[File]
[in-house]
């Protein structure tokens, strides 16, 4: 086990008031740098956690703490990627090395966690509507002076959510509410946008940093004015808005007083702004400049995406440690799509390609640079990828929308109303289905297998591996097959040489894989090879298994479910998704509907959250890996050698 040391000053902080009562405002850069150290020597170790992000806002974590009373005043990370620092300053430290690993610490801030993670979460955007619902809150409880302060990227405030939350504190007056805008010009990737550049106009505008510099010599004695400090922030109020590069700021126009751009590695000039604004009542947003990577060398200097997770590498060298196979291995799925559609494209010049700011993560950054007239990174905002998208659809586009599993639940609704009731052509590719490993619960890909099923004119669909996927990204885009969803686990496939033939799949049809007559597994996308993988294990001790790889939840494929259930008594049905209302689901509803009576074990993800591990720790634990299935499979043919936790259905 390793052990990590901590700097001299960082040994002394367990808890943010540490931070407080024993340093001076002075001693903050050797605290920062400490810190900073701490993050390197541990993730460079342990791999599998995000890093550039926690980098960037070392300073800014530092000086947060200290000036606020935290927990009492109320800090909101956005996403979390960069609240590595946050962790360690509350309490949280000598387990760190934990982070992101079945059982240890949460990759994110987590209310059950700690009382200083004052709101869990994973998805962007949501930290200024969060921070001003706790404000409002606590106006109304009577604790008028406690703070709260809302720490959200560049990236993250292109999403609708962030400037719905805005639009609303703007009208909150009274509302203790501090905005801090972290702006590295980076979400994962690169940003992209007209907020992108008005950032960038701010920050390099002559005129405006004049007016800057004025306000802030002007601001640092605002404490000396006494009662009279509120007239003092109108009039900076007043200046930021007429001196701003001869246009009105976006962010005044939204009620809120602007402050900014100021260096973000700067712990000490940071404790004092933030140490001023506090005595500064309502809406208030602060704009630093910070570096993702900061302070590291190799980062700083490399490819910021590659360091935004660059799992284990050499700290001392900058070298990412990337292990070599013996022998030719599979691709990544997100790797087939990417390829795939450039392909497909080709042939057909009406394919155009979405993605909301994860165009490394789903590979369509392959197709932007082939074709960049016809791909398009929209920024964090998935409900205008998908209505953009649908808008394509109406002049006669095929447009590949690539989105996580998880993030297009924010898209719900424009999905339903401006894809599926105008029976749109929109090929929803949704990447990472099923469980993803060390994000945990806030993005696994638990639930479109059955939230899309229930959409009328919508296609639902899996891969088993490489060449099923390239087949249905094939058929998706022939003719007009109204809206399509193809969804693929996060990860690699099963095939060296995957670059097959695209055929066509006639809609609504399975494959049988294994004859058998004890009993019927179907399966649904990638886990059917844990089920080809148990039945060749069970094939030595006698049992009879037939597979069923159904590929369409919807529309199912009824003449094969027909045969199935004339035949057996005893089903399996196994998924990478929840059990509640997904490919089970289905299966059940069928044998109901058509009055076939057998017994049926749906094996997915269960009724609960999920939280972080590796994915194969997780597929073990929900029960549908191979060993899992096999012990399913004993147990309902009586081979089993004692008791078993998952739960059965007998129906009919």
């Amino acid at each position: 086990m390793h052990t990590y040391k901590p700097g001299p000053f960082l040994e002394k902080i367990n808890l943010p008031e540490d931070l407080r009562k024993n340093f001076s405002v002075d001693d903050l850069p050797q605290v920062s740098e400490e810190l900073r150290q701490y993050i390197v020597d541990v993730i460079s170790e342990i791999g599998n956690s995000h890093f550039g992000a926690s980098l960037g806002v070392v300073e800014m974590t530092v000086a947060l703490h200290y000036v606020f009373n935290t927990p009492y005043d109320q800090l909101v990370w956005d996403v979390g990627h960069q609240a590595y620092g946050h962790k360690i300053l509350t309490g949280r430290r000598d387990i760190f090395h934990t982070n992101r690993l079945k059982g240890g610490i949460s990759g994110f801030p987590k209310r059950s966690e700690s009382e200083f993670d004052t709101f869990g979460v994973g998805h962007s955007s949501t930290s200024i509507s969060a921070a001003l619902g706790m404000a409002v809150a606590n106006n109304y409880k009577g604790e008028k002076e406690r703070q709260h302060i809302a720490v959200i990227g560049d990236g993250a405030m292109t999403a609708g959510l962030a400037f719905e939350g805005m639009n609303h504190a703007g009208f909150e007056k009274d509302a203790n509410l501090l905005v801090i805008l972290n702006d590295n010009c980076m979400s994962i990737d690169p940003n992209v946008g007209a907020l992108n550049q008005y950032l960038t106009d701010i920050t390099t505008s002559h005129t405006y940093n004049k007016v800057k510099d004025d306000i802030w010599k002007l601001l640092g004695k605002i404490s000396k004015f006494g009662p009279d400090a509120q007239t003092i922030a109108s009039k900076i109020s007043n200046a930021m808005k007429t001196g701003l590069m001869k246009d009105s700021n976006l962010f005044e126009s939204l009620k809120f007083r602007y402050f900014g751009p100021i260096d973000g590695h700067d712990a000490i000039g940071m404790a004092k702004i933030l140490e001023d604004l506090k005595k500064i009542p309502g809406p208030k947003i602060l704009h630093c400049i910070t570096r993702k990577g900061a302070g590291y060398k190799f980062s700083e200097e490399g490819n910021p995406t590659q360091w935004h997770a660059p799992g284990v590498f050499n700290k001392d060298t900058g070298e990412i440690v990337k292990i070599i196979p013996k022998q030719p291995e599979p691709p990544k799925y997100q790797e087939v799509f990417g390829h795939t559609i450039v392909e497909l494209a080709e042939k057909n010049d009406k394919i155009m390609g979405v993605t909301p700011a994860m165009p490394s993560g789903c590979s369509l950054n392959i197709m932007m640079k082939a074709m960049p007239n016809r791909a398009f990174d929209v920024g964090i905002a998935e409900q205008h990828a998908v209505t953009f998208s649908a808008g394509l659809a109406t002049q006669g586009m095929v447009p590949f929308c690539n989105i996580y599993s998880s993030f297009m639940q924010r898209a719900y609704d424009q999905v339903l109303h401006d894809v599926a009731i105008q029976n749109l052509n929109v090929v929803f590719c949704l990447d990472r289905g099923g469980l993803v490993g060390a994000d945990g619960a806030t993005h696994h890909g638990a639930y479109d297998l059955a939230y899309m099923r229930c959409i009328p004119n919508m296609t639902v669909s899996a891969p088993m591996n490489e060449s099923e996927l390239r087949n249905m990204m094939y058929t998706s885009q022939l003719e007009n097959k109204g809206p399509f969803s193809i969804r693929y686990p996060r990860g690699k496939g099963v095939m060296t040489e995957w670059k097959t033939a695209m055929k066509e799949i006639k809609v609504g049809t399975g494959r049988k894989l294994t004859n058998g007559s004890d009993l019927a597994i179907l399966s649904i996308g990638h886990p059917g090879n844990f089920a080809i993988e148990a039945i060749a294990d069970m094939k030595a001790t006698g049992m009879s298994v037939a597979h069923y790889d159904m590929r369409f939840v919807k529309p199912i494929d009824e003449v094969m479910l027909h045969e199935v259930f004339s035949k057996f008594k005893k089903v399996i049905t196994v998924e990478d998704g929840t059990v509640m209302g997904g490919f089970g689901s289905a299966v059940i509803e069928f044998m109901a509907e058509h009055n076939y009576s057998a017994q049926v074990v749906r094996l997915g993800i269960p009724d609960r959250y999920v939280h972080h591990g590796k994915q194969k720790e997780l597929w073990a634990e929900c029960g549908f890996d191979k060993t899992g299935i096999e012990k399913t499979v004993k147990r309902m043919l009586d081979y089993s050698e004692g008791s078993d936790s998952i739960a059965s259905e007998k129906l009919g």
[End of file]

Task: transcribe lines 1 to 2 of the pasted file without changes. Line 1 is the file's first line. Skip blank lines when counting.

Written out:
[in-house]
């Protein structure tokens, strides 16, 4: 086990008031740098956690703490990627090395966690509507002076959510509410946008940093004015808005007083702004400049995406440690799509390609640079990828929308109303289905297998591996097959040489894989090879298994479910998704509907959250890996050698 040391000053902080009562405002850069150290020597170790992000806002974590009373005043990370620092300053430290690993610490801030993670979460955007619902809150409880302060990227405030939350504190007056805008010009990737550049106009505008510099010599004695400090922030109020590069700021126009751009590695000039604004009542947003990577060398200097997770590498060298196979291995799925559609494209010049700011993560950054007239990174905002998208659809586009599993639940609704009731052509590719490993619960890909099923004119669909996927990204885009969803686990496939033939799949049809007559597994996308993988294990001790790889939840494929259930008594049905209302689901509803009576074990993800591990720790634990299935499979043919936790259905 390793052990990590901590700097001299960082040994002394367990808890943010540490931070407080024993340093001076002075001693903050050797605290920062400490810190900073701490993050390197541990993730460079342990791999599998995000890093550039926690980098960037070392300073800014530092000086947060200290000036606020935290927990009492109320800090909101956005996403979390960069609240590595946050962790360690509350309490949280000598387990760190934990982070992101079945059982240890949460990759994110987590209310059950700690009382200083004052709101869990994973998805962007949501930290200024969060921070001003706790404000409002606590106006109304009577604790008028406690703070709260809302720490959200560049990236993250292109999403609708962030400037719905805005639009609303703007009208909150009274509302203790501090905005801090972290702006590295980076979400994962690169940003992209007209907020992108008005950032960038701010920050390099002559005129405006004049007016800057004025306000802030002007601001640092605002404490000396006494009662009279509120007239003092109108009039900076007043200046930021007429001196701003001869246009009105976006962010005044939204009620809120602007402050900014100021260096973000700067712990000490940071404790004092933030140490001023506090005595500064309502809406208030602060704009630093910070570096993702900061302070590291190799980062700083490399490819910021590659360091935004660059799992284990050499700290001392900058070298990412990337292990070599013996022998030719599979691709990544997100790797087939990417390829795939450039392909497909080709042939057909009406394919155009979405993605909301994860165009490394789903590979369509392959197709932007082939074709960049016809791909398009929209920024964090998935409900205008998908209505953009649908808008394509109406002049006669095929447009590949690539989105996580998880993030297009924010898209719900424009999905339903401006894809599926105008029976749109929109090929929803949704990447990472099923469980993803060390994000945990806030993005696994638990639930479109059955939230899309229930959409009328919508296609639902899996891969088993490489060449099923390239087949249905094939058929998706022939003719007009109204809206399509193809969804693929996060990860690699099963095939060296995957670059097959695209055929066509006639809609609504399975494959049988294994004859058998004890009993019927179907399966649904990638886990059917844990089920080809148990039945060749069970094939030595006698049992009879037939597979069923159904590929369409919807529309199912009824003449094969027909045969199935004339035949057996005893089903399996196994998924990478929840059990509640997904490919089970289905299966059940069928044998109901058509009055076939057998017994049926749906094996997915269960009724609960999920939280972080590796994915194969997780597929073990929900029960549908191979060993899992096999012990399913004993147990309902009586081979089993004692008791078993998952739960059965007998129906009919």